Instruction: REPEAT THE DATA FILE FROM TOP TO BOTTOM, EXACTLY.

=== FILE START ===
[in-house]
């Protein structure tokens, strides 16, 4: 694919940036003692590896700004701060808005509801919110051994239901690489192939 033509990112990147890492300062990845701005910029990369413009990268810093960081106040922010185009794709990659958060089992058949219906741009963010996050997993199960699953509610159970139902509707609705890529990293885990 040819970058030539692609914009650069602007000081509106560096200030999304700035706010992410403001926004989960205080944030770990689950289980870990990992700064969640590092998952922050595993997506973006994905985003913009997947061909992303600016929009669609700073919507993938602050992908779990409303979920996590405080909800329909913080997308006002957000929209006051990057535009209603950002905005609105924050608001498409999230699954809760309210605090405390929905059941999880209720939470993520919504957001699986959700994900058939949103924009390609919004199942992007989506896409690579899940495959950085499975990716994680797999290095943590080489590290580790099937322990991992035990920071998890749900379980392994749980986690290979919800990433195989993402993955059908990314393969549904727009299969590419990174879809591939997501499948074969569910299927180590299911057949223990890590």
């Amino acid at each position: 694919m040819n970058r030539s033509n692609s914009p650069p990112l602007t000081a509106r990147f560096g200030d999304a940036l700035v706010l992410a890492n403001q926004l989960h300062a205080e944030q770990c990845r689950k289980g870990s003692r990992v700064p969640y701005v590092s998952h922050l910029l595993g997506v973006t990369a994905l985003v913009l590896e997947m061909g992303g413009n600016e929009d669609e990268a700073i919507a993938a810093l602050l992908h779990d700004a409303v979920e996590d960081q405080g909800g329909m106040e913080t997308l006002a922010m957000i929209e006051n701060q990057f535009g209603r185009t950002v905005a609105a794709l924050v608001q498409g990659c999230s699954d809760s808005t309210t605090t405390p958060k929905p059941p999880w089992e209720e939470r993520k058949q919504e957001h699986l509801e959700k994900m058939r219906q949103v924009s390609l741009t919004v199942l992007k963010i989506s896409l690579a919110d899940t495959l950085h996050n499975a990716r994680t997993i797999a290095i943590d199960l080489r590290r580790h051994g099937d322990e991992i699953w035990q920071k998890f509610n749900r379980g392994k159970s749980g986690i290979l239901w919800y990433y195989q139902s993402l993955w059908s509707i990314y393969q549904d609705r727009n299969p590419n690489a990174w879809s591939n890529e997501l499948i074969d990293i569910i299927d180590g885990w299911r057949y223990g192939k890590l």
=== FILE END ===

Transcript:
[in-house]
């Protein structure tokens, strides 16, 4: 694919940036003692590896700004701060808005509801919110051994239901690489192939 033509990112990147890492300062990845701005910029990369413009990268810093960081106040922010185009794709990659958060089992058949219906741009963010996050997993199960699953509610159970139902509707609705890529990293885990 040819970058030539692609914009650069602007000081509106560096200030999304700035706010992410403001926004989960205080944030770990689950289980870990990992700064969640590092998952922050595993997506973006994905985003913009997947061909992303600016929009669609700073919507993938602050992908779990409303979920996590405080909800329909913080997308006002957000929209006051990057535009209603950002905005609105924050608001498409999230699954809760309210605090405390929905059941999880209720939470993520919504957001699986959700994900058939949103924009390609919004199942992007989506896409690579899940495959950085499975990716994680797999290095943590080489590290580790099937322990991992035990920071998890749900379980392994749980986690290979919800990433195989993402993955059908990314393969549904727009299969590419990174879809591939997501499948074969569910299927180590299911057949223990890590």
């Amino acid at each position: 694919m040819n970058r030539s033509n692609s914009p650069p990112l602007t000081a509106r990147f560096g200030d999304a940036l700035v706010l992410a890492n403001q926004l989960h300062a205080e944030q770990c990845r689950k289980g870990s003692r990992v700064p969640y701005v590092s998952h922050l910029l595993g997506v973006t990369a994905l985003v913009l590896e997947m061909g992303g413009n600016e929009d669609e990268a700073i919507a993938a810093l602050l992908h779990d700004a409303v979920e996590d960081q405080g909800g329909m106040e913080t997308l006002a922010m957000i929209e006051n701060q990057f535009g209603r185009t950002v905005a609105a794709l924050v608001q498409g990659c999230s699954d809760s808005t309210t605090t405390p958060k929905p059941p999880w089992e209720e939470r993520k058949q919504e957001h699986l509801e959700k994900m058939r219906q949103v924009s390609l741009t919004v199942l992007k963010i989506s896409l690579a919110d899940t495959l950085h996050n499975a990716r994680t997993i797999a290095i943590d199960l080489r590290r580790h051994g099937d322990e991992i699953w035990q920071k998890f509610n749900r379980g392994k159970s749980g986690i290979l239901w919800y990433y195989q139902s993402l993955w059908s509707i990314y393969q549904d609705r727009n299969p590419n690489a990174w879809s591939n890529e997501l499948i074969d990293i569910i299927d180590g885990w299911r057949y223990g192939k890590l």